Retro gaming for losers?

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Matt Barton
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Joined: 01/16/2006
Indeed, I can think of many

Indeed, I can think of many reasons why programming for a retro console isn't just wasted time. For one thing, you'll develop skills that are quite rare among modern programmers, such as really tight coding and memory optimization. Likewise, you also have an interesting advantage in that you know so much more about games than the original programmers on those systems, so you can take the hardware to places it hasn't been before. Finally, anyone who really wants to be a good programmer should know the "roots." Studying the history of languages and hardware will give you invaluable insights into the underlying logic of modern languages. You'll also be able to see alternative paths that weren't taken, but might be worth revisiting.

The modern books I've read on C and C++ tend to take a cynical view towards these things, arguing that memory or even speed optimization isn't important since modern PCs are so powerful. However, there will always be "niches" for really efficient programming, such as in mobile devices or specialized routines that really try to squeeze every available ounce out of the hardware.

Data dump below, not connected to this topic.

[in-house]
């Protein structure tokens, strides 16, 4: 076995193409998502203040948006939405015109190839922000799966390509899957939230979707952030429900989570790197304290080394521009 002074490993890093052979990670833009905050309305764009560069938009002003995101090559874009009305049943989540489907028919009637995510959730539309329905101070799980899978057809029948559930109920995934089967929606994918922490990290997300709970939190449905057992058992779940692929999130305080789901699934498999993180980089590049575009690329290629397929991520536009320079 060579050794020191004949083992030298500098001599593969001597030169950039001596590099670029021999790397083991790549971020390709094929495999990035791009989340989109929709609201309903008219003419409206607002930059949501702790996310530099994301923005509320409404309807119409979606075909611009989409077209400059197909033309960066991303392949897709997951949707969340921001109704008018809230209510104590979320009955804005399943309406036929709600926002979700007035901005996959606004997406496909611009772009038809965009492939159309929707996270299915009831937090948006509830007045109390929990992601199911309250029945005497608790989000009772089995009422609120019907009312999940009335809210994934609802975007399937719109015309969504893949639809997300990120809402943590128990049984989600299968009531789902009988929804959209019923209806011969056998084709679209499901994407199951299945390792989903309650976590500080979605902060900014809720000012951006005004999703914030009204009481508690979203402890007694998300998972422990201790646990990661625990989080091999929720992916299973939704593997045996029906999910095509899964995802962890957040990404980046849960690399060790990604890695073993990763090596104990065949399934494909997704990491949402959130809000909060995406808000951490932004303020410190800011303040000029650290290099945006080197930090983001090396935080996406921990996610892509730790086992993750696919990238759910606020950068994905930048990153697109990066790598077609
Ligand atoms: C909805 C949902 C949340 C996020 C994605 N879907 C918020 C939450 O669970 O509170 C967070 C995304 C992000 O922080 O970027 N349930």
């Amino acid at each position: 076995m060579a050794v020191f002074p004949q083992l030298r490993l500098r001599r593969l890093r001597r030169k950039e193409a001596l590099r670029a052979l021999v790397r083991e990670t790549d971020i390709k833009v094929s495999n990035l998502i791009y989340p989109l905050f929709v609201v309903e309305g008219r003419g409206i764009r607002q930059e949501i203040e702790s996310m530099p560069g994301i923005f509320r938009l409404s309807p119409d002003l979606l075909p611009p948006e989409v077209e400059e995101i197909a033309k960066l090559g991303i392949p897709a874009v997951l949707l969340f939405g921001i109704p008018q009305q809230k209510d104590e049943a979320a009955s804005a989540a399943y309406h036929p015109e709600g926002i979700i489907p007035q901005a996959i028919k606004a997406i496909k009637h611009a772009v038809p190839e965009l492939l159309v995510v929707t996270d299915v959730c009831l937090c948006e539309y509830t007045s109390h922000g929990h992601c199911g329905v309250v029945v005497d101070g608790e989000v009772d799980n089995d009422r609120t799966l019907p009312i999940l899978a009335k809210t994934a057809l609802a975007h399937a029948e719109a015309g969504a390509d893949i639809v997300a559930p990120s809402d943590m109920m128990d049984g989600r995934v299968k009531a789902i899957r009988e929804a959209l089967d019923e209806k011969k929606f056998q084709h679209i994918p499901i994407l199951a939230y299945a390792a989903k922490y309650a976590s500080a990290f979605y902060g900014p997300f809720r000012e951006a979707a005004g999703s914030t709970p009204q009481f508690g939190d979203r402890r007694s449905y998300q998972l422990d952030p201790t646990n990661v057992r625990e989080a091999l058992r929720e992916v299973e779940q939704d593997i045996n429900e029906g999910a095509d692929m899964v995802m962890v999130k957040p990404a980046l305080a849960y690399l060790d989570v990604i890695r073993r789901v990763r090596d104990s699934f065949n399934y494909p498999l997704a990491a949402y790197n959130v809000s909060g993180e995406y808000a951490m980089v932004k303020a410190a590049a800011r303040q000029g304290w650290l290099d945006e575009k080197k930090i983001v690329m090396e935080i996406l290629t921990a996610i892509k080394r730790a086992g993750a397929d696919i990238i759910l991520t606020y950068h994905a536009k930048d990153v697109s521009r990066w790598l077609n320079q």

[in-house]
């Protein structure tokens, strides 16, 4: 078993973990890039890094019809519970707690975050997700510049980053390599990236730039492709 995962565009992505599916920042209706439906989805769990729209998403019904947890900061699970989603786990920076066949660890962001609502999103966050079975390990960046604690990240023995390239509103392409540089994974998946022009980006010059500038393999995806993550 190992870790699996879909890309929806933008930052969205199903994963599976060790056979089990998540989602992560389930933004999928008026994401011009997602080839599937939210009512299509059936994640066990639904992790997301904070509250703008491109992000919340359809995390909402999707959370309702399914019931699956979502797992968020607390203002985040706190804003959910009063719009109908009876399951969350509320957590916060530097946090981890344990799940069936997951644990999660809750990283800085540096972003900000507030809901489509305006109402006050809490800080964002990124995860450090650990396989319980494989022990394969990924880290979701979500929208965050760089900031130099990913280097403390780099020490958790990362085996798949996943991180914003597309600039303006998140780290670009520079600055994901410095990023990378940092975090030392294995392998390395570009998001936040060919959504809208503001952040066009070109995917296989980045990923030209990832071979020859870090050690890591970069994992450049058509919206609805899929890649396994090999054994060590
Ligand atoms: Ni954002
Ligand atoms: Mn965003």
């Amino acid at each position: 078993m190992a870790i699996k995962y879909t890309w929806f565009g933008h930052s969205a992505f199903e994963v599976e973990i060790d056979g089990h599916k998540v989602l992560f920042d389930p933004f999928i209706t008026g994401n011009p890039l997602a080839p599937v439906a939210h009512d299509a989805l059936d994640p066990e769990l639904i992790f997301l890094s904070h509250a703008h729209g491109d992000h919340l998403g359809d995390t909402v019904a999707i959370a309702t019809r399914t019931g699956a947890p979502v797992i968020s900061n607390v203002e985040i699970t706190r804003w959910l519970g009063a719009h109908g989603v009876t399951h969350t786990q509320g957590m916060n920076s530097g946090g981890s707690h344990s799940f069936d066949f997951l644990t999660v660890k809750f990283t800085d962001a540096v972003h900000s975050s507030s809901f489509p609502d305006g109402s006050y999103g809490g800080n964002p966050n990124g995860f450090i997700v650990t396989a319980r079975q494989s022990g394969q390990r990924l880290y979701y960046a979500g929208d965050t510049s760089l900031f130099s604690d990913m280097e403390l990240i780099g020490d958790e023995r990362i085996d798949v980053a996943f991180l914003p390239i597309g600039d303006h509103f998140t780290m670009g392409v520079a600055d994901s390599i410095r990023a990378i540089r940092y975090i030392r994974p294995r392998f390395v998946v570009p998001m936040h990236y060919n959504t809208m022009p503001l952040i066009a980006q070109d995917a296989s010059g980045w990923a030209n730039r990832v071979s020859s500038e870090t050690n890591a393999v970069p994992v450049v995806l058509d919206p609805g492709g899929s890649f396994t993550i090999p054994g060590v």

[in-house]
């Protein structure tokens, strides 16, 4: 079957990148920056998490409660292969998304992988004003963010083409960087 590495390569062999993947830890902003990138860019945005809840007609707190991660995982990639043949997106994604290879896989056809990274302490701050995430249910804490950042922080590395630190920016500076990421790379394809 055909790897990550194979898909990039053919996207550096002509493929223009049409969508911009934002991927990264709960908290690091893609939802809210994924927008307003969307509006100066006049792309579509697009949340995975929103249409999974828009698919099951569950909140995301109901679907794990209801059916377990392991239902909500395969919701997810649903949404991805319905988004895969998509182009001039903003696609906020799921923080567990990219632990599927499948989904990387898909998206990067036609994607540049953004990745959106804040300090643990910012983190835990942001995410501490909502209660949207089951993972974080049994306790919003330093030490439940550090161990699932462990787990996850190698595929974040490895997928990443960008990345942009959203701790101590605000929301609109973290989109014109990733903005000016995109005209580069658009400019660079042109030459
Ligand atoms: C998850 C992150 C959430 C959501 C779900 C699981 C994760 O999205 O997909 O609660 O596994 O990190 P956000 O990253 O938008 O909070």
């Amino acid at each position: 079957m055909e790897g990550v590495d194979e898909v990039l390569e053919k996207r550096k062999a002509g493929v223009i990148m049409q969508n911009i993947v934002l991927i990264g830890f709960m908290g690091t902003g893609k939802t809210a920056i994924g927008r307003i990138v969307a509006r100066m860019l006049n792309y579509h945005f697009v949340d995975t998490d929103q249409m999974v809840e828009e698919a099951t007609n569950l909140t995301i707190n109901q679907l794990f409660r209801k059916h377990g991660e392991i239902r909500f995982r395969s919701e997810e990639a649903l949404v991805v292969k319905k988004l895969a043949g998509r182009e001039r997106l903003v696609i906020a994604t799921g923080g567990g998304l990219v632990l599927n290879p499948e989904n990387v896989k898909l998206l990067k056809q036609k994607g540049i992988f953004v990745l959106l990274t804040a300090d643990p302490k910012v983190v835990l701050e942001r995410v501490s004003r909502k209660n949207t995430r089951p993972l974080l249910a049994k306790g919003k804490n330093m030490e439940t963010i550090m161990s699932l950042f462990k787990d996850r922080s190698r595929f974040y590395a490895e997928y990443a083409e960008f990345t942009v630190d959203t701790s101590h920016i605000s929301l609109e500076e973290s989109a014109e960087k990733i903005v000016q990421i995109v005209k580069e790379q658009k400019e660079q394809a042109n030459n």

Finally, it's very helpful (I might say earth-shattering) to study the history of software on a system that managed to last a long time, such as the C-64 or even the NES. Even though the hardware stays the same over a period of say, a decade, games from the latter part of that decade are often so vastly superior to the early games that you can hardly believe it's the same system. A good example of this is Donkey Kong Country for the SNES.

The trouble is that most developers simply assume that such-and-such isn't possible because the hardware isn't good enough yet. It's the "next gen" mentality--well, we can't do realistic looking water and grass, it'll have to wait for "next-gen" and so on. However, the history of games shows that the software developers can discover new techniques and make advancements in code that bring out unexpected powers hidden in the current hardware. All it takes is a willingness to experiment.